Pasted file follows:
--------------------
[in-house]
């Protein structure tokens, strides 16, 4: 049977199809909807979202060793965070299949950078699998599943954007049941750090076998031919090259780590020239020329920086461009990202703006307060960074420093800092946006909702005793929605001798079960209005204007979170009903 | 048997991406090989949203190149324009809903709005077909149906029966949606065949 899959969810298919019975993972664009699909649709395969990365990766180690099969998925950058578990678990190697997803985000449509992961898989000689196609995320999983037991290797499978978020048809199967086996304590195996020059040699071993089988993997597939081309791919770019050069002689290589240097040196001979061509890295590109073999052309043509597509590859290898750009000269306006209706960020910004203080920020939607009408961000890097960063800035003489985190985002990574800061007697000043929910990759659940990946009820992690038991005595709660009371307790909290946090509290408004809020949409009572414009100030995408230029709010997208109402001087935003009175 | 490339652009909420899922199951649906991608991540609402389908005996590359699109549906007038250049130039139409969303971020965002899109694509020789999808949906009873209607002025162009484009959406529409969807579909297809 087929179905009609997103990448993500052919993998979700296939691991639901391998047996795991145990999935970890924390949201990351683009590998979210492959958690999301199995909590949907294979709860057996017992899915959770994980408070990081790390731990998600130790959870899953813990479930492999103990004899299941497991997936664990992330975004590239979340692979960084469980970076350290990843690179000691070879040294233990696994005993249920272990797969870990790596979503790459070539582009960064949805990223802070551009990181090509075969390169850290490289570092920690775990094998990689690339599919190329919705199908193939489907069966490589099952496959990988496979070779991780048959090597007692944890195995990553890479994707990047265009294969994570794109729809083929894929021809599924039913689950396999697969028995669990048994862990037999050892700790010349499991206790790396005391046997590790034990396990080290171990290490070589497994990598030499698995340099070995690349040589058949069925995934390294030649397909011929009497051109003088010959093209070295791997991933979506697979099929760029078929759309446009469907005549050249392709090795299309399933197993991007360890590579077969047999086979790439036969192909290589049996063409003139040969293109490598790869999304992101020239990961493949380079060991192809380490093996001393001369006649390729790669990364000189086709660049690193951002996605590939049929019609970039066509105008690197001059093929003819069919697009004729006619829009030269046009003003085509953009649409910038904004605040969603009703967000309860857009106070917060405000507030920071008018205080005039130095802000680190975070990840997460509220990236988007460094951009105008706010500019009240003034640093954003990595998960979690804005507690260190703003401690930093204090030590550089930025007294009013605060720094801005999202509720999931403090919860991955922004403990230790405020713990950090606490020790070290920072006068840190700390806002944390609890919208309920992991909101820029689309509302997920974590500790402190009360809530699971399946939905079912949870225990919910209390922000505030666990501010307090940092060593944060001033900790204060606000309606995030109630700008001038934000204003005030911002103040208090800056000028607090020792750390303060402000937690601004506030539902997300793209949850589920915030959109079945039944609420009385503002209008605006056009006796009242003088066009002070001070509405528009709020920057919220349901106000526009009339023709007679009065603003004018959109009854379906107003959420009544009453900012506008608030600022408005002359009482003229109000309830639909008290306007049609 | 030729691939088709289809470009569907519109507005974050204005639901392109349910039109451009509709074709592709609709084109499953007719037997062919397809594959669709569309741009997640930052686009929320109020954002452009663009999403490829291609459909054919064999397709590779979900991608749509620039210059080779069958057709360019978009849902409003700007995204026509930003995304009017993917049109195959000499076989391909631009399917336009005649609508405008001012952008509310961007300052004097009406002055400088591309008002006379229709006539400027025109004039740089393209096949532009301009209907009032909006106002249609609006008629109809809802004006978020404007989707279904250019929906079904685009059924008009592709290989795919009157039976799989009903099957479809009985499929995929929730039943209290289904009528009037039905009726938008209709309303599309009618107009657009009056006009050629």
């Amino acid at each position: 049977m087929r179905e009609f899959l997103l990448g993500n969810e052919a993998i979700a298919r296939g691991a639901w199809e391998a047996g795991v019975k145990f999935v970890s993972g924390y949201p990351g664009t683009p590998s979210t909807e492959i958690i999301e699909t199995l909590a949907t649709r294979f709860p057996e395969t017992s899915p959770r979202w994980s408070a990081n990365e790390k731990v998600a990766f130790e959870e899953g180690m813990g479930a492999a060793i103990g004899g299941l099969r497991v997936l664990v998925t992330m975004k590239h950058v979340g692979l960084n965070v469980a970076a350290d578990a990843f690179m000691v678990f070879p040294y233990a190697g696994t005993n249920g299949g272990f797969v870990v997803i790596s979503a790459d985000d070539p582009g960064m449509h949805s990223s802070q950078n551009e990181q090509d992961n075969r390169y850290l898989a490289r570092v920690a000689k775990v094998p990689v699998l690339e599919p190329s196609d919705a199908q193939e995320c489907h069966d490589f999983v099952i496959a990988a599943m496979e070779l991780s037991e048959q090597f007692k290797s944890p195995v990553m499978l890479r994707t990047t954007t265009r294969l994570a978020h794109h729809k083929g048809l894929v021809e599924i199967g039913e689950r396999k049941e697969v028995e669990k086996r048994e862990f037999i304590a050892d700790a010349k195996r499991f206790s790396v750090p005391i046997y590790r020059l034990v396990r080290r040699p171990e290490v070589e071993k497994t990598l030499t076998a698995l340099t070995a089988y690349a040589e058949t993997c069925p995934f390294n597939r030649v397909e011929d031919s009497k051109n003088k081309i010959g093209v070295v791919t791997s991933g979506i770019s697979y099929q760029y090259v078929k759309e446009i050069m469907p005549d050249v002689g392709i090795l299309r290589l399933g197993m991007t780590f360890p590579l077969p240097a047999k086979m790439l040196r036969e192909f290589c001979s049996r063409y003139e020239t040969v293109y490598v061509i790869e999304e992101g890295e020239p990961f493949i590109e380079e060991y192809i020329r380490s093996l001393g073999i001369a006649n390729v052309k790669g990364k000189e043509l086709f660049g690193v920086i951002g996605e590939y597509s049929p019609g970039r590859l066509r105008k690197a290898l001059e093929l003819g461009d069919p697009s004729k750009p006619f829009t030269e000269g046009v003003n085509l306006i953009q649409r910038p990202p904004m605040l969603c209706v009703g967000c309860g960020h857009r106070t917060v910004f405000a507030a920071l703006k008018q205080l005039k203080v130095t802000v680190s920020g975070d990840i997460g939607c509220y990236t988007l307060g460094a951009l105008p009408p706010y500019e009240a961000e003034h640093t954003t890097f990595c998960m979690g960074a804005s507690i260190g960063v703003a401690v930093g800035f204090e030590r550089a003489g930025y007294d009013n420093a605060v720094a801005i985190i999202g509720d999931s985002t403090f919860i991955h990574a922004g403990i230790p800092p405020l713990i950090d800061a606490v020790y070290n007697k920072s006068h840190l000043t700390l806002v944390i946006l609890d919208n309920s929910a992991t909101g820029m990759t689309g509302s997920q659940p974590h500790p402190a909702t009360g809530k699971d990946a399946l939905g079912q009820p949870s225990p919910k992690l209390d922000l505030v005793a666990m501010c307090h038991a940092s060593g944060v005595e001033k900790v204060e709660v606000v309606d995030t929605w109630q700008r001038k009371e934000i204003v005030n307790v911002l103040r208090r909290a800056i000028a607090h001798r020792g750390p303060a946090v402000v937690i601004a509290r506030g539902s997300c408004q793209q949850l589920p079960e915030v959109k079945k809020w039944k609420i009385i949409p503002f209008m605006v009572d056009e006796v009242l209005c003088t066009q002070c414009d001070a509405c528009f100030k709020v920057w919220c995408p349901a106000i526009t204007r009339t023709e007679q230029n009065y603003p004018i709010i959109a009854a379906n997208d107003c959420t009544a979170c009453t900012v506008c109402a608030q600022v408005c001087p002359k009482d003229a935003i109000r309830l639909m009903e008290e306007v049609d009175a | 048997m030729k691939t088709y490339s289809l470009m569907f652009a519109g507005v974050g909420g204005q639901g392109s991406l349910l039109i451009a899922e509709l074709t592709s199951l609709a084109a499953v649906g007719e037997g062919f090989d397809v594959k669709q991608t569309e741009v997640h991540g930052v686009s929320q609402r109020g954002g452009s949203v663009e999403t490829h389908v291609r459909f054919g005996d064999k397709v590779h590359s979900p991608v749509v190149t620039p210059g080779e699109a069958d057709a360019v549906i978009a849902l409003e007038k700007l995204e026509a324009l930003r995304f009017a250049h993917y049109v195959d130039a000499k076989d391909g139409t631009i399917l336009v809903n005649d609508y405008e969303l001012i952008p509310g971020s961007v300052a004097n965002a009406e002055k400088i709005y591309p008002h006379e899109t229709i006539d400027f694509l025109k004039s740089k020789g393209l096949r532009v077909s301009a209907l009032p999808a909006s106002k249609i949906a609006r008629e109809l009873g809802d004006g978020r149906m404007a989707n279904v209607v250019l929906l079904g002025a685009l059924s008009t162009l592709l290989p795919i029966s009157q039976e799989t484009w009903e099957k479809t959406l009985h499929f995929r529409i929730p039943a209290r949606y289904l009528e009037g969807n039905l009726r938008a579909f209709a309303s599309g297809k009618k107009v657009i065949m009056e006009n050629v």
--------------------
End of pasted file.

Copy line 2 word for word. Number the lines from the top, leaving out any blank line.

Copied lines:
């Protein structure tokens, strides 16, 4: 049977199809909807979202060793965070299949950078699998599943954007049941750090076998031919090259780590020239020329920086461009990202703006307060960074420093800092946006909702005793929605001798079960209005204007979170009903 | 048997991406090989949203190149324009809903709005077909149906029966949606065949 899959969810298919019975993972664009699909649709395969990365990766180690099969998925950058578990678990190697997803985000449509992961898989000689196609995320999983037991290797499978978020048809199967086996304590195996020059040699071993089988993997597939081309791919770019050069002689290589240097040196001979061509890295590109073999052309043509597509590859290898750009000269306006209706960020910004203080920020939607009408961000890097960063800035003489985190985002990574800061007697000043929910990759659940990946009820992690038991005595709660009371307790909290946090509290408004809020949409009572414009100030995408230029709010997208109402001087935003009175 | 490339652009909420899922199951649906991608991540609402389908005996590359699109549906007038250049130039139409969303971020965002899109694509020789999808949906009873209607002025162009484009959406529409969807579909297809 087929179905009609997103990448993500052919993998979700296939691991639901391998047996795991145990999935970890924390949201990351683009590998979210492959958690999301199995909590949907294979709860057996017992899915959770994980408070990081790390731990998600130790959870899953813990479930492999103990004899299941497991997936664990992330975004590239979340692979960084469980970076350290990843690179000691070879040294233990696994005993249920272990797969870990790596979503790459070539582009960064949805990223802070551009990181090509075969390169850290490289570092920690775990094998990689690339599919190329919705199908193939489907069966490589099952496959990988496979070779991780048959090597007692944890195995990553890479994707990047265009294969994570794109729809083929894929021809599924039913689950396999697969028995669990048994862990037999050892700790010349499991206790790396005391046997590790034990396990080290171990290490070589497994990598030499698995340099070995690349040589058949069925995934390294030649397909011929009497051109003088010959093209070295791997991933979506697979099929760029078929759309446009469907005549050249392709090795299309399933197993991007360890590579077969047999086979790439036969192909290589049996063409003139040969293109490598790869999304992101020239990961493949380079060991192809380490093996001393001369006649390729790669990364000189086709660049690193951002996605590939049929019609970039066509105008690197001059093929003819069919697009004729006619829009030269046009003003085509953009649409910038904004605040969603009703967000309860857009106070917060405000507030920071008018205080005039130095802000680190975070990840997460509220990236988007460094951009105008706010500019009240003034640093954003990595998960979690804005507690260190703003401690930093204090030590550089930025007294009013605060720094801005999202509720999931403090919860991955922004403990230790405020713990950090606490020790070290920072006068840190700390806002944390609890919208309920992991909101820029689309509302997920974590500790402190009360809530699971399946939905079912949870225990919910209390922000505030666990501010307090940092060593944060001033900790204060606000309606995030109630700008001038934000204003005030911002103040208090800056000028607090020792750390303060402000937690601004506030539902997300793209949850589920915030959109079945039944609420009385503002209008605006056009006796009242003088066009002070001070509405528009709020920057919220349901106000526009009339023709007679009065603003004018959109009854379906107003959420009544009453900012506008608030600022408005002359009482003229109000309830639909008290306007049609 | 030729691939088709289809470009569907519109507005974050204005639901392109349910039109451009509709074709592709609709084109499953007719037997062919397809594959669709569309741009997640930052686009929320109020954002452009663009999403490829291609459909054919064999397709590779979900991608749509620039210059080779069958057709360019978009849902409003700007995204026509930003995304009017993917049109195959000499076989391909631009399917336009005649609508405008001012952008509310961007300052004097009406002055400088591309008002006379229709006539400027025109004039740089393209096949532009301009209907009032909006106002249609609006008629109809809802004006978020404007989707279904250019929906079904685009059924008009592709290989795919009157039976799989009903099957479809009985499929995929929730039943209290289904009528009037039905009726938008209709309303599309009618107009657009009056006009050629």